Among the hundreds of small rocky islands that rise out of Maine’s Casco Bay is Eagle Island. As you sail toward it, a solitary house amid the fir trees seems to breast the waves like a ship. Closer to land, you make out the U.S. flag flying from a 50-foot mast in front of a wide front porch that looks like a pilothouse. Having dropped anchor and made your way ashore and up to the home that was once that of Rear Admiral Robert E. Peary, be sure to stop and admire the compass rose painted on the porch deck; it orients you in terms of your present position. If you stand facing the water straight ahead, your heading will be close to the one Peary followed on his final dash to the North Pole in 1909.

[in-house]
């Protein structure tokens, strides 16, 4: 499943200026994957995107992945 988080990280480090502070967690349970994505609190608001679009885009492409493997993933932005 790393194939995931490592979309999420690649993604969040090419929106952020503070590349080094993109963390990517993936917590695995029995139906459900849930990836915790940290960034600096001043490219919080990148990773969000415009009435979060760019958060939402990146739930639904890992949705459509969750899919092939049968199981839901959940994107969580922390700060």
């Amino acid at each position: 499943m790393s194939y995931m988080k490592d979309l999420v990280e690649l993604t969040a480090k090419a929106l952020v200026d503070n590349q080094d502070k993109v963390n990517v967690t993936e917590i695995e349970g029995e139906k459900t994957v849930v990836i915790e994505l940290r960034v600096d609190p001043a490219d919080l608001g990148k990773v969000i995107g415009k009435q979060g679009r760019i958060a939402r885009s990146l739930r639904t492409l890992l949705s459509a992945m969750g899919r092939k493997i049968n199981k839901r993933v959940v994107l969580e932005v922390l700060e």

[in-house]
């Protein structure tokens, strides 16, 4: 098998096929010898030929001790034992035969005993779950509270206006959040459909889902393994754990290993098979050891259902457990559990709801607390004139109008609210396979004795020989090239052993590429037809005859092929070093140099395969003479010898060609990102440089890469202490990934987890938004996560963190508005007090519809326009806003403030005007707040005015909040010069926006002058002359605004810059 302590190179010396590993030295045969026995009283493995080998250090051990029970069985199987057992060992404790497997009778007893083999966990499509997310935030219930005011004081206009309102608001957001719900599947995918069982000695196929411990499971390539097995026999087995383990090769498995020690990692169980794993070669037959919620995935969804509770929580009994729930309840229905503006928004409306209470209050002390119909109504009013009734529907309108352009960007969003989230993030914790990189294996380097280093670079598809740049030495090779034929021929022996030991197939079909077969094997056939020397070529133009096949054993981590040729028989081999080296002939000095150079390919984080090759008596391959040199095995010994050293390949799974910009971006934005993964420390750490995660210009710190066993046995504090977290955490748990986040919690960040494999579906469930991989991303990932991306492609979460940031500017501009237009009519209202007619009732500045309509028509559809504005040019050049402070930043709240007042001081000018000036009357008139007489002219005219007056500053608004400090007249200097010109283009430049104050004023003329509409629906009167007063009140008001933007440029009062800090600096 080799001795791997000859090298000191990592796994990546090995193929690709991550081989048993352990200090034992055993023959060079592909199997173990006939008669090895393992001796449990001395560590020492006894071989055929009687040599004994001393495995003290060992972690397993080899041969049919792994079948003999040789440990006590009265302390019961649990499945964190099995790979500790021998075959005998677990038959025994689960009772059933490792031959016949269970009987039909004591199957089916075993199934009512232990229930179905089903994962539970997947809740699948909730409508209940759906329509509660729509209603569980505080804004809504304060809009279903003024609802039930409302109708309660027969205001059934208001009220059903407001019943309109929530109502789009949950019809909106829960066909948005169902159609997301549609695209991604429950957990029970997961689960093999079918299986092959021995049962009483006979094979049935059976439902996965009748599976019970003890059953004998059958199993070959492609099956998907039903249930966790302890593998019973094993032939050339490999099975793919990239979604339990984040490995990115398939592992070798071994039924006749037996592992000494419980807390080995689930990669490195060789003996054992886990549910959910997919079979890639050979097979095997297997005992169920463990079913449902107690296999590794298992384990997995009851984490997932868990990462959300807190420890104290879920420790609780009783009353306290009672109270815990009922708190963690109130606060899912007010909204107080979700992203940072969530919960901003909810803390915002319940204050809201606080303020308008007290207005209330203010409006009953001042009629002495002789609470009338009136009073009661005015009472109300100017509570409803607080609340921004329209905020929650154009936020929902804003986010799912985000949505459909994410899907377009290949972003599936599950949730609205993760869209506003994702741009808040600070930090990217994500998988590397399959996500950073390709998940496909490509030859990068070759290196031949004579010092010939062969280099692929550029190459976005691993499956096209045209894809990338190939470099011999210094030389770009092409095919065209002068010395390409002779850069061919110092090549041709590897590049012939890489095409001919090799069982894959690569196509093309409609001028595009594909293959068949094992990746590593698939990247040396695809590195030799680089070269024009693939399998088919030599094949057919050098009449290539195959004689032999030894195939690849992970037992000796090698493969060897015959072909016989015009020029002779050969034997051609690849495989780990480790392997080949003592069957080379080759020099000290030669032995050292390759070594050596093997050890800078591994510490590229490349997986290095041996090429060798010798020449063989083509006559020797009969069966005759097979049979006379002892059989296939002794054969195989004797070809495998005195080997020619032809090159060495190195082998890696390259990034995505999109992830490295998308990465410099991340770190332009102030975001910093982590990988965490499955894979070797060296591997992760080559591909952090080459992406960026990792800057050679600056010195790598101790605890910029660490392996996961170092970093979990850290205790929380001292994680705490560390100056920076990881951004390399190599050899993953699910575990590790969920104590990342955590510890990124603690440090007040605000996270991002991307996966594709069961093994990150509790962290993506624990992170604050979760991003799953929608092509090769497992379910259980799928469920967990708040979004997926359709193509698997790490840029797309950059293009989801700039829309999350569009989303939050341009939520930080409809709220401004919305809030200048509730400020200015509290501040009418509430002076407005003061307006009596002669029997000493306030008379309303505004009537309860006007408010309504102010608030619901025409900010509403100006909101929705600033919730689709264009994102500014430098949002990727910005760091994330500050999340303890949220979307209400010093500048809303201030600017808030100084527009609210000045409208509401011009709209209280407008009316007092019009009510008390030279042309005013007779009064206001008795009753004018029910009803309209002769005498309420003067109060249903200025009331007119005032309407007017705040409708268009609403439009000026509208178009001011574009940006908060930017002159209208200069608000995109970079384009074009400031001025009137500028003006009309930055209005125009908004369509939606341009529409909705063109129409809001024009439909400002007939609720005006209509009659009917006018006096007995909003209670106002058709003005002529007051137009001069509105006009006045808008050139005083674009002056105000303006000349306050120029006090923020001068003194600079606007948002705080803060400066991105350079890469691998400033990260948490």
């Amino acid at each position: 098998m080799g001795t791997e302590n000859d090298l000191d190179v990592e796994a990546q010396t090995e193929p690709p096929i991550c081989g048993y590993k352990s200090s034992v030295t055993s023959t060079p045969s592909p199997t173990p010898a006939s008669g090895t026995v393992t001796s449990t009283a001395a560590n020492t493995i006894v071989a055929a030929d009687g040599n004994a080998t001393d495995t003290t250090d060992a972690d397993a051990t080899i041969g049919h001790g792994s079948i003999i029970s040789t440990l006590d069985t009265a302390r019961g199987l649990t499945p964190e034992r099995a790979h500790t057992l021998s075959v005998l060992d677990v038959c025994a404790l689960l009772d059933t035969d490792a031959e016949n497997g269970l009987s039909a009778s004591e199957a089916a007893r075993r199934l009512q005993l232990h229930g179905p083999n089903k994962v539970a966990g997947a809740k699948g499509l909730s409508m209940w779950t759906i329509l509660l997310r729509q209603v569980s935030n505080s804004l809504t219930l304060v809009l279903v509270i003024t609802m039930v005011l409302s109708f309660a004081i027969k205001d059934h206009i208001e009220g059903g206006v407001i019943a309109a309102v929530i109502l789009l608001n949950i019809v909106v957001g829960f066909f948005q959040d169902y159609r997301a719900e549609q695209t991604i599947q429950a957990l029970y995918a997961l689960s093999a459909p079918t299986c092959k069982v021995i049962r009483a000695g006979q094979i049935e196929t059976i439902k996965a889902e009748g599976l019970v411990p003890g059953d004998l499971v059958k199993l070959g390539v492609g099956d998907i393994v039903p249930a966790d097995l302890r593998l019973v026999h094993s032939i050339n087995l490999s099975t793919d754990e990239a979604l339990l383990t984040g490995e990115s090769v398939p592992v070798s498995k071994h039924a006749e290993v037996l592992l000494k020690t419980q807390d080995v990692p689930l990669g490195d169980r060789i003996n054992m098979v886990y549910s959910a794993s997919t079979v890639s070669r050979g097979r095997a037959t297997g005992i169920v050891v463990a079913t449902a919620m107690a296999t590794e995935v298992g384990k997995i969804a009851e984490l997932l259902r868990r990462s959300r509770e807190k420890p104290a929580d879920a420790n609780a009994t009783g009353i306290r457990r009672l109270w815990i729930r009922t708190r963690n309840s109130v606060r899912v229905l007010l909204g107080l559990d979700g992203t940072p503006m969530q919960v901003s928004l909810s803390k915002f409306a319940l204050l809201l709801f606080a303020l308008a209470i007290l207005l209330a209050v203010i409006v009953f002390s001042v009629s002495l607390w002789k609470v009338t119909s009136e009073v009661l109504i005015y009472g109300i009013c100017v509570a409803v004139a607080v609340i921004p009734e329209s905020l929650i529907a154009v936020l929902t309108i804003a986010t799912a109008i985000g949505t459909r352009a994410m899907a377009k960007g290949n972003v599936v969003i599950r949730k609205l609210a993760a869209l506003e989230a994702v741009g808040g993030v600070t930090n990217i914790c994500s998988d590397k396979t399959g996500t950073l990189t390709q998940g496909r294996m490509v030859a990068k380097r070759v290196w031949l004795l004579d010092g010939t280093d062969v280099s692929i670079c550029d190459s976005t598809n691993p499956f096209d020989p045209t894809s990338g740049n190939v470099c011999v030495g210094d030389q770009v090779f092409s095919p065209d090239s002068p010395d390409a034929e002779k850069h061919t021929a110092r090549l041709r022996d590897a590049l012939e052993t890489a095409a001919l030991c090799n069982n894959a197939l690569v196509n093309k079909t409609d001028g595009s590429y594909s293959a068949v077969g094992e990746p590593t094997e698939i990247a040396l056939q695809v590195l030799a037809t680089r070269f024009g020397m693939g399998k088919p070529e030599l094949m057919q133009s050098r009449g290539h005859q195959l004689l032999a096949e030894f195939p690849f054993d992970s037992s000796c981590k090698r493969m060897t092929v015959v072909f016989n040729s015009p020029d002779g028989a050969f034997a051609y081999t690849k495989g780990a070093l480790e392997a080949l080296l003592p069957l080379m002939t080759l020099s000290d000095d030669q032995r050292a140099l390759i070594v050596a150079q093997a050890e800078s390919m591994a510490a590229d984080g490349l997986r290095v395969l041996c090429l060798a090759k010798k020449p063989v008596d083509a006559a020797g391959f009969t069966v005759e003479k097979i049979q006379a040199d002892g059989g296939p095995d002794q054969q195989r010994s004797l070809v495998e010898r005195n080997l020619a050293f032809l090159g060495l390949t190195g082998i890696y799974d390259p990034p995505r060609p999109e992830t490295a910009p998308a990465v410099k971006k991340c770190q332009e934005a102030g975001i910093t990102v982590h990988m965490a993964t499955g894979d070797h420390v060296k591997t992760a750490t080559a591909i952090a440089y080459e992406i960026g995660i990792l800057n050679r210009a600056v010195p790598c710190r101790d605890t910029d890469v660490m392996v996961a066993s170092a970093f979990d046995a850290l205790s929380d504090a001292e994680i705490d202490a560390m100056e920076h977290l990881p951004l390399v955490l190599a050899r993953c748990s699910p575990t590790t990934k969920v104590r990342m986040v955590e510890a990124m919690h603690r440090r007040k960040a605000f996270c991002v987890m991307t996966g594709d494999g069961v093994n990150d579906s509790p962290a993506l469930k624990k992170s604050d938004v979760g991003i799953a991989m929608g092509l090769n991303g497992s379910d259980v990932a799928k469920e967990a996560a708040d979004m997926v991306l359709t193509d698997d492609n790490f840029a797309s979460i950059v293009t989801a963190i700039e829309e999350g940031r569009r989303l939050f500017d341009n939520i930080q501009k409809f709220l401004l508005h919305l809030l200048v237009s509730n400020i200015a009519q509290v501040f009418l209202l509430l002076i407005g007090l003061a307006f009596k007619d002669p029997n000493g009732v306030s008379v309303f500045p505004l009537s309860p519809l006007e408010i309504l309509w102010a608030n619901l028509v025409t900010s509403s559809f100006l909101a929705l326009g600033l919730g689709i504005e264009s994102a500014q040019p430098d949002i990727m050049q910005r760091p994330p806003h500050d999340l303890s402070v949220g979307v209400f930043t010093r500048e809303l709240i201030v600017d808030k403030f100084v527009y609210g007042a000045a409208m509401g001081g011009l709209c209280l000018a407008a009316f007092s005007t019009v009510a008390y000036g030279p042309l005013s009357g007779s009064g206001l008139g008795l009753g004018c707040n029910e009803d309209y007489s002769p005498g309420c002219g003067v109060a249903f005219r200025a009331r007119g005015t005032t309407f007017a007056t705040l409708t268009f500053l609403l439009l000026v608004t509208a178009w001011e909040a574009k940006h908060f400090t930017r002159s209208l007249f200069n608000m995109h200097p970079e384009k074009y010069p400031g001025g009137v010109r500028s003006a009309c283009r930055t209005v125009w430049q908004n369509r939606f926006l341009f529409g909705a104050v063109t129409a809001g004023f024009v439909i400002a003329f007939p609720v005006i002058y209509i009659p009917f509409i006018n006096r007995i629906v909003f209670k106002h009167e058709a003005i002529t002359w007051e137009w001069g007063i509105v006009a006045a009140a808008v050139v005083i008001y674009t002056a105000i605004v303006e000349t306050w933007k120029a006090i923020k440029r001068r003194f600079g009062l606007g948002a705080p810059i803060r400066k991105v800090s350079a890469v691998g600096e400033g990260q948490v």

The admiral himself designed the house, which has become a museum. Amid its reminders of the Peary family’s life are mementos from his Arctic expeditions. The largest of these is the specially built player piano, whose foot pedals a docent pumps as you tour the house. The piano roll turns, producing the same tinkling music that Peary heard. The instrument was carried on board the Roosevelt, a wooden-hulled, steam-powered polar ship that Peary also designed.